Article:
Widdig, Bernd Author
Culture and Inflation in Weimar Germany

Date of Publication: 2001
ISBN: ISBN: 0585392722 (EBook)
Call Number: LC: HG999.W53 2001

Steinweis, Alan E.
Art, Ideology & Economics in Nazi Germany : The Reich Chambers of Music, Theater, and the Visual Arts
Publication: Chapel Hill, N.C. University of North Carolina Press, 1996.


Blackburn, Gilmer W.
Education in the Third Reich : a study of race and history in Nazi textbooks

Publisher Name: State University of New York Press
ISBN: 0873958225
0873958233 (pbk.)
Call Number: LA721.81 .B58 1985


Friedlander, Henry
The origins of Nazi genocide from euthanasia to the final solution
Publisher Name: University of North Carolina Press,
Date of Publication: 1995
ISBN: 080786160X (electronic bk.)
Call Number: DD256.5 .F739 1995eb

Koshar, Rudy
From Monuments to Traces: Artifacts of German Memory, 1870-1990

Date of Publication: 2000
ISBN: ISBN: 0585391769 (EBook)
Call Number: LC: DD222.K67 2000

Rabinbach, Anson
In the shadow of catastrophe German intellectuals between apocalypse and enlightenment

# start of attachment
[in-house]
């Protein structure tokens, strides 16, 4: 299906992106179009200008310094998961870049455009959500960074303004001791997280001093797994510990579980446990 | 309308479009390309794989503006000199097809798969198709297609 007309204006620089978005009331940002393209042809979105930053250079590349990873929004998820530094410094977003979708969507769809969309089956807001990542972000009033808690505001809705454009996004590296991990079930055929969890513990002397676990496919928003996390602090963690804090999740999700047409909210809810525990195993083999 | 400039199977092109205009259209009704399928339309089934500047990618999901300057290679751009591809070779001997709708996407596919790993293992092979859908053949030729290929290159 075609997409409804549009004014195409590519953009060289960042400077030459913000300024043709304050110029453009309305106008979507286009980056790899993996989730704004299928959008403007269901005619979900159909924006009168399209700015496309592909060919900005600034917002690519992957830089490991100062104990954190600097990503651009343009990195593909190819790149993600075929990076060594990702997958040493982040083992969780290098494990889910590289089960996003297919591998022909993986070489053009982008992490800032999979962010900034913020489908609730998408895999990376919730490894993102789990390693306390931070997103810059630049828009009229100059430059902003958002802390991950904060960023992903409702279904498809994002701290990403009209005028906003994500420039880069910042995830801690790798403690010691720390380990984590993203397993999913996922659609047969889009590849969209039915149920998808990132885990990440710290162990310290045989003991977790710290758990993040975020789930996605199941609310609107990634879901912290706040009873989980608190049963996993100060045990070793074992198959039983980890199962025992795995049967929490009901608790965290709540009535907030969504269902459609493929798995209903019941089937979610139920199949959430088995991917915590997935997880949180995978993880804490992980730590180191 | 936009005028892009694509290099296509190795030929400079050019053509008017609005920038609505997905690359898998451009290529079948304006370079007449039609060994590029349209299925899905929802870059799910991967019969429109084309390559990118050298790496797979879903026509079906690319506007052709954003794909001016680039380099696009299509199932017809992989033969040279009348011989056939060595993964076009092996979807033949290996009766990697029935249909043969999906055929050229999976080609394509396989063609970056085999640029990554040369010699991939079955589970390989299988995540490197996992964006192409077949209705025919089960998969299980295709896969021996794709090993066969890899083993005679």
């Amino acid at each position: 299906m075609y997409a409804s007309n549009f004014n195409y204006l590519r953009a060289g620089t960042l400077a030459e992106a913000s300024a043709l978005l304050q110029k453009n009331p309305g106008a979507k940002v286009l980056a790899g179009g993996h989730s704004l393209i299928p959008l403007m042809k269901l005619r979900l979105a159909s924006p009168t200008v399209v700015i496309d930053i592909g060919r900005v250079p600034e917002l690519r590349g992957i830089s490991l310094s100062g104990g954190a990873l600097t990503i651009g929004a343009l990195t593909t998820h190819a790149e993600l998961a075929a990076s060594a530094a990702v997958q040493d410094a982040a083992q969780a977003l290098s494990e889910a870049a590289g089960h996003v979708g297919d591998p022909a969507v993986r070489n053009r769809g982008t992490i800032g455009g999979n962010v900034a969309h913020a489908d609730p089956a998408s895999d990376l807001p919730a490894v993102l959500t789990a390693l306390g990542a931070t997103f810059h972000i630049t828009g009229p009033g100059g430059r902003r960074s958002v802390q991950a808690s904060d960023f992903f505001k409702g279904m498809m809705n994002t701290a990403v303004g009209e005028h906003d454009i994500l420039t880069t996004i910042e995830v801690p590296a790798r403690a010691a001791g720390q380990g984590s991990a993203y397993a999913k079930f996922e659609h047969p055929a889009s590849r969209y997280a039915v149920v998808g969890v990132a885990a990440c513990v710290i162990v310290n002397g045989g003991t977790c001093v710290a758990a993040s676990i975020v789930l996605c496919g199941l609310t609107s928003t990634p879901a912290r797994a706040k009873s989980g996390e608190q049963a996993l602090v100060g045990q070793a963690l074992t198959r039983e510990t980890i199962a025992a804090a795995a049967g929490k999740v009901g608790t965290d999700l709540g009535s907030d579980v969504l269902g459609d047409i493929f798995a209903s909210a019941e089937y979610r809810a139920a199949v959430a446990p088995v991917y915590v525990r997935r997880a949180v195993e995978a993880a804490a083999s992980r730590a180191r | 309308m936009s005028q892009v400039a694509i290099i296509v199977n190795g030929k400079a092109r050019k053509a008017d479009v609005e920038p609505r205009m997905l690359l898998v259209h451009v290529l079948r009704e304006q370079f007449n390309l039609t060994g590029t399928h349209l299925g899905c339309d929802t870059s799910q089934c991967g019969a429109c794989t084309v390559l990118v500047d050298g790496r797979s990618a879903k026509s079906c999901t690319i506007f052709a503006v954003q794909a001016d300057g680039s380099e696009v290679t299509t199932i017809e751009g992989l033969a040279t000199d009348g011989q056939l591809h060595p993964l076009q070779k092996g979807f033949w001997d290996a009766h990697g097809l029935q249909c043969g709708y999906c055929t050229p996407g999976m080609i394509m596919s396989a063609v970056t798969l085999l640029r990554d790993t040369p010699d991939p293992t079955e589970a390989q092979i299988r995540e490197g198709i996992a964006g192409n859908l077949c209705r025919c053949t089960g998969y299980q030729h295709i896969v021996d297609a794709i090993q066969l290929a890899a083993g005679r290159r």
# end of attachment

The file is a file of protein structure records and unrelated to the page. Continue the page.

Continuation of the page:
Publisher Name: University of California Press,
Date of Publication: 1997
ISBN: 0585115478 (electronic bk.)
Call Number: DD239 .R3 1997eb

Schivelbusch, Wolfgang
In a Cold Crater: Cultural and Intellectual Life in Berlin, 1945-1948

ISBN: ISBN: 0585228485 (EBook)
Notes: English
Call Number: LC: DD866.S3513 1998



German Culture and History Journals available online via Loyola subscriptions.

See these for models for Reviews and Revew Essays, as well as content.

Go to Full-Text E-Journals

Search on "German."

Find following links - access appropriate journal source. [JSTOR seems to be the most useful, if available.]

  • H-German Reviews - Just click this link.
  • American Historical Review 
  • German Studies Review 
  • German History
  • German Life and Letters 
  • The German Quarterly 
  • The Germanic Review 

Other Audio Materials on German Culture

George L. Mosse was my mentor at the University of Wisconsin at Madison. As you can read here, he was one of the most influential cultural historians of the German experience.  The lecture series below are a lifetime source of insights and observations.